From Publishers Weekly
Based primarily on the authors' experiences hanging out with the owners of a small rap music production company, the first part of this long essay on understanding rap describes the setting in which this subversive music has arisen--the urban ghetto, in this case, the North Dorchester section of Boston. We get a vivid picture of rap's real-life context in an area of poverty, drugs and various types of radical activity, an environment closed to upscale whites by the barriers of fear and oppression. The music similarly remains for whites, assert the authors, "like little more than looking at something venomous in a tightly closed jar." Much of the book is devoted to a critical explication and validation of rap, including literary and historical analysis, placing it, for instance, in the context of African oral tradition. But away from the stark truths of reportage, the authors--Costello is an assistant district attorney in Manhattan; Wallace wrote the novel The Broom of the System --often get mired in theoretical hyperbole and digression. They claim to be the first whites to appreciate its political radicalness and artistic value, calling rap "quite possibly the most important stuff happening in American poetry today."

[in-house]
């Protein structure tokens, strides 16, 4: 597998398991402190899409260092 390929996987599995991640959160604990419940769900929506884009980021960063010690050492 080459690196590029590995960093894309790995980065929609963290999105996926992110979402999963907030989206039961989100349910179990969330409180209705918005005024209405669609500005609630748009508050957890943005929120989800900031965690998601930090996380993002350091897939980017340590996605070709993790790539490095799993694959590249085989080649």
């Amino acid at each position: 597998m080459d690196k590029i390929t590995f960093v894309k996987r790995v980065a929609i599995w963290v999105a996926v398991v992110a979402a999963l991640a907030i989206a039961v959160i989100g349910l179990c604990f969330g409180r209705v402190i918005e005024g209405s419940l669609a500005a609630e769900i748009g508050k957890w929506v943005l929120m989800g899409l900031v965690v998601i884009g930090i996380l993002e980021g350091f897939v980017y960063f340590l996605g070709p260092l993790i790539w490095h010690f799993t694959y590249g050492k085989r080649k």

Copyright 1990 Reed Business Information, Inc.
--This text refers to an out of print or unavailable edition of this title.